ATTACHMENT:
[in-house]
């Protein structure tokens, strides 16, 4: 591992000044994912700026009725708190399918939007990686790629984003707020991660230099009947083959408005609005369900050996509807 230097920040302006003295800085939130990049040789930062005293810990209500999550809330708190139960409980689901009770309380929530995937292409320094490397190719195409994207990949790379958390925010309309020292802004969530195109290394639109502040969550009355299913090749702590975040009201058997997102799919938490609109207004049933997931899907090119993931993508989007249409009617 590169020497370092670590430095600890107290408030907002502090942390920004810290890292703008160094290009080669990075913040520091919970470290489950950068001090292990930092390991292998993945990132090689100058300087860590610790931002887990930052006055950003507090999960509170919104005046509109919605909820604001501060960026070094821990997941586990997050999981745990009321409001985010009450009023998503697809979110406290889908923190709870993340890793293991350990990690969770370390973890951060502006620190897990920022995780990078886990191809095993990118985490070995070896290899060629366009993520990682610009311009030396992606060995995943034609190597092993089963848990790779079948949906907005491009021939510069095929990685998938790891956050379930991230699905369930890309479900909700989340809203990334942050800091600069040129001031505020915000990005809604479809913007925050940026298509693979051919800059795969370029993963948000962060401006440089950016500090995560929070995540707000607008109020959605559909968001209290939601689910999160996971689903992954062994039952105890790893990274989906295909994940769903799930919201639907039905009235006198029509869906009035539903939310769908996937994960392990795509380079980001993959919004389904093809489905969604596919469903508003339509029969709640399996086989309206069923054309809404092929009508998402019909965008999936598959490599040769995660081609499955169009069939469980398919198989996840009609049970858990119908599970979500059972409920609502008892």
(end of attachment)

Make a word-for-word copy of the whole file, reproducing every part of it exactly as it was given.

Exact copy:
[in-house]
């Protein structure tokens, strides 16, 4: 591992000044994912700026009725708190399918939007990686790629984003707020991660230099009947083959408005609005369900050996509807 230097920040302006003295800085939130990049040789930062005293810990209500999550809330708190139960409980689901009770309380929530995937292409320094490397190719195409994207990949790379958390925010309309020292802004969530195109290394639109502040969550009355299913090749702590975040009201058997997102799919938490609109207004049933997931899907090119993931993508989007249409009617 590169020497370092670590430095600890107290408030907002502090942390920004810290890292703008160094290009080669990075913040520091919970470290489950950068001090292990930092390991292998993945990132090689100058300087860590610790931002887990930052006055950003507090999960509170919104005046509109919605909820604001501060960026070094821990997941586990997050999981745990009321409001985010009450009023998503697809979110406290889908923190709870993340890793293991350990990690969770370390973890951060502006620190897990920022995780990078886990191809095993990118985490070995070896290899060629366009993520990682610009311009030396992606060995995943034609190597092993089963848990790779079948949906907005491009021939510069095929990685998938790891956050379930991230699905369930890309479900909700989340809203990334942050800091600069040129001031505020915000990005809604479809913007925050940026298509693979051919800059795969370029993963948000962060401006440089950016500090995560929070995540707000607008109020959605559909968001209290939601689910999160996971689903992954062994039952105890790893990274989906295909994940769903799930919201639907039905009235006198029509869906009035539903939310769908996937994960392990795509380079980001993959919004389904093809489905969604596919469903508003339509029969709640399996086989309206069923054309809404092929009508998402019909965008999936598959490599040769995660081609499955169009069939469980398919198989996840009609049970858990119908599970979500059972409920609502008892």